Slow Down: Children Present

I’ve got a problem.  My problem is that I get excited about what I teach.  No, that’s not the problem–the problem is that when I do get excited, I talk fast.  Too fast for my students to understand me.  I know this because my principal gave a generic “how’s the class going/comments/suggestions” survey to a few of my classes and about 45 of the 51 students who took the survey mentioned that I talked too fast.  Oops.

So the very next day, I created a new participation points job: the “slow-down-Mr.-Newman-you’re-talking-way-too-fast” sign holder.  See explanation Powerpoint below:

Here’s the sign with front & back:

Please, consider them!

Please consider them!

Just like iTunes...

Just like iTunes…

Students may sign up for the role at the beginning of the week and all their job is to listen carefully as they are taking notes, and if I start talking too fast, they simply hold up the sign.

The first day I was very conscious not to talk too fast simply because I knew the sign was “out there”, but hopefully this can help me become a better teacher in the future.

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7 Comments

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7 responses to “Slow Down: Children Present

  1. I love that you really took to heart the survey results! Your kids will know you listened to their concerns and be active in holding you accountable to working on it! I love the PPs and hope to use it in my own classroom next year. This is a great addition to the numerous opportunities you already provide for PPs! 🙂

    • Thanks! And I really want to hear how PPs go for you if you try them out–I’m always looking for more opportunities for students to “participate” in the class through PPs.

  2. Great stuff! Sadly, your opening paragraph is not far from the truth as some see it. Last year, in explaining why his daughter was moving from my Algebra II Honors back into a non-honors section instead, a parent told me that his daughter thought that I just got too excited about stuff in class. I had a hard time processing that one. I love that you thoughtfully responded to student concerns, but I hope you never make a sign that says “Calm down, you’re too excited by these ideas.”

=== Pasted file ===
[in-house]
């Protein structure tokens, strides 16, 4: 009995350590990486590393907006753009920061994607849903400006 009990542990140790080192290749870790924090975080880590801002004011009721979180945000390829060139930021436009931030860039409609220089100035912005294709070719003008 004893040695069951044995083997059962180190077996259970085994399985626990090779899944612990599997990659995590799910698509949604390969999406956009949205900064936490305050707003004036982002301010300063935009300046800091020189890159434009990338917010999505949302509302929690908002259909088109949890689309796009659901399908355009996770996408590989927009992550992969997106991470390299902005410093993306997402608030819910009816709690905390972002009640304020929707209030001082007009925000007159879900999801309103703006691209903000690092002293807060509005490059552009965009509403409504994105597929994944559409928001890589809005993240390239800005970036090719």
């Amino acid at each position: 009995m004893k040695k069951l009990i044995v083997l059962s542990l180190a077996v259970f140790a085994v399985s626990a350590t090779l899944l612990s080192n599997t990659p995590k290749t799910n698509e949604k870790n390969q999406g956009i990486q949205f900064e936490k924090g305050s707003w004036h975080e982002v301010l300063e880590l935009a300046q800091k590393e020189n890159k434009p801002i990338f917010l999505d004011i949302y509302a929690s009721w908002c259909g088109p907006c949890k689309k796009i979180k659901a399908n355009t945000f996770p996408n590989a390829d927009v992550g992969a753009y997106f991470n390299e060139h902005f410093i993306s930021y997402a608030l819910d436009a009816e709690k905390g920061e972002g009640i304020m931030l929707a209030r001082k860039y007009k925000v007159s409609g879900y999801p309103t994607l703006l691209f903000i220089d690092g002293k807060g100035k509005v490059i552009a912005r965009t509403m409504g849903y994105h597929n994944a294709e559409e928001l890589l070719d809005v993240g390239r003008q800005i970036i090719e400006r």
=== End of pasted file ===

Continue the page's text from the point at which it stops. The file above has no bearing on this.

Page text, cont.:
• Don’t worry, I think (hope?) the students appreciate the excitement, just not the result of me talking faster from that. Yeah, I wonder if in the future I’ll slow down naturally because my excitement for a subject may diminish the 15th time I teach that class… I hope not too much, but at least my students would understand me then!

  3. Excellent post! I think a trait of a good teacher must include the incorporation of criticism. I love the sign. You might also be interested in the red yellow green cup.

    I’ve adapted it from a variety of things for my own use. Basically 3 colours painted on a cup. Students are to turn the red towards you if they are stuck or yellow if you are going too fast… Etc. another thing you can build into this is if students show you red, you can get those with green cups to answer. It builds accountability along with active reflection of where they are at.
    Let me know if you decide to try that!

    • Actually, I tried this my 1st year of teaching when I was teaching 6th graders. Instead of cups (cups are probably a better idea), I used construction paper and just folded them in half so they sat up on the students’ desk. The construction paper was probably cheaper, but took more time, AND fell off the desk more easily. So I found myself picking up those little pieces of paper each day because the students didn’t take care of them (well, they’re 6th graders, what can you expect?).

      I ended up doing away with them, mostly because the students ignored them after a certain point, as well as began using the pieces of paper for graffiti and profanity (I should have laminated them!), and it just wasn’t worth the headache. Now that I have seniors & juniors in HS, I’m sure they’d treat them better, but I wonder if they’d find them too… uhh, elementary? Of course, you’d think holding up a sign that says “slow down!” would be elementary, but they loved the idea.

      Have you blogged on your use of the cups? I’d love to hear more about it, even if I’m not going to adapt it at this point in the year.

  4. Pingback: End of Year Surveys – 2015 | Hilbert's Hotel

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